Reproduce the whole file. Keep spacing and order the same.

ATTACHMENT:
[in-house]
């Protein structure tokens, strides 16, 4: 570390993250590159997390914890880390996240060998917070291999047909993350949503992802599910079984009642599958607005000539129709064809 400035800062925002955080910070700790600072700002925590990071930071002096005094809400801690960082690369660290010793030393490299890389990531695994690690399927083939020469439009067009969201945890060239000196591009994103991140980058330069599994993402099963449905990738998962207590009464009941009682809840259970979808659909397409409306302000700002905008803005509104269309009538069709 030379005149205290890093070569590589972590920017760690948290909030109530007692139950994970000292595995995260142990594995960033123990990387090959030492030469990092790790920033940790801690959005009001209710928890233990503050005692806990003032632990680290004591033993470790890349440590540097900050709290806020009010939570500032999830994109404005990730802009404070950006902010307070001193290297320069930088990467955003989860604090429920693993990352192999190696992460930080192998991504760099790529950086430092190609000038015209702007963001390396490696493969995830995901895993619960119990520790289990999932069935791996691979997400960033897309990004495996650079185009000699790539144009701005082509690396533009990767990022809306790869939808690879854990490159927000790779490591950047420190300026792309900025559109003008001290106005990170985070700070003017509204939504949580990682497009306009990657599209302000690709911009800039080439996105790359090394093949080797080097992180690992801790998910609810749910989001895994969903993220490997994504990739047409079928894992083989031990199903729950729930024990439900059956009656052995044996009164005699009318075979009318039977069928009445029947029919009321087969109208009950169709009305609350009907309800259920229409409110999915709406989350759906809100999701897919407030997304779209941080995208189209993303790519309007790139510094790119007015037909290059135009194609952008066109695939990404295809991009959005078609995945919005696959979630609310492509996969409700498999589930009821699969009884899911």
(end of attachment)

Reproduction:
[in-house]
């Protein structure tokens, strides 16, 4: 570390993250590159997390914890880390996240060998917070291999047909993350949503992802599910079984009642599958607005000539129709064809 400035800062925002955080910070700790600072700002925590990071930071002096005094809400801690960082690369660290010793030393490299890389990531695994690690399927083939020469439009067009969201945890060239000196591009994103991140980058330069599994993402099963449905990738998962207590009464009941009682809840259970979808659909397409409306302000700002905008803005509104269309009538069709 030379005149205290890093070569590589972590920017760690948290909030109530007692139950994970000292595995995260142990594995960033123990990387090959030492030469990092790790920033940790801690959005009001209710928890233990503050005692806990003032632990680290004591033993470790890349440590540097900050709290806020009010939570500032999830994109404005990730802009404070950006902010307070001193290297320069930088990467955003989860604090429920693993990352192999190696992460930080192998991504760099790529950086430092190609000038015209702007963001390396490696493969995830995901895993619960119990520790289990999932069935791996691979997400960033897309990004495996650079185009000699790539144009701005082509690396533009990767990022809306790869939808690879854990490159927000790779490591950047420190300026792309900025559109003008001290106005990170985070700070003017509204939504949580990682497009306009990657599209302000690709911009800039080439996105790359090394093949080797080097992180690992801790998910609810749910989001895994969903993220490997994504990739047409079928894992083989031990199903729950729930024990439900059956009656052995044996009164005699009318075979009318039977069928009445029947029919009321087969109208009950169709009305609350009907309800259920229409409110999915709406989350759906809100999701897919407030997304779209941080995208189209993303790519309007790139510094790119007015037909290059135009194609952008066109695939990404295809991009959005078609995945919005696959979630609310492509996969409700498999589930009821699969009884899911």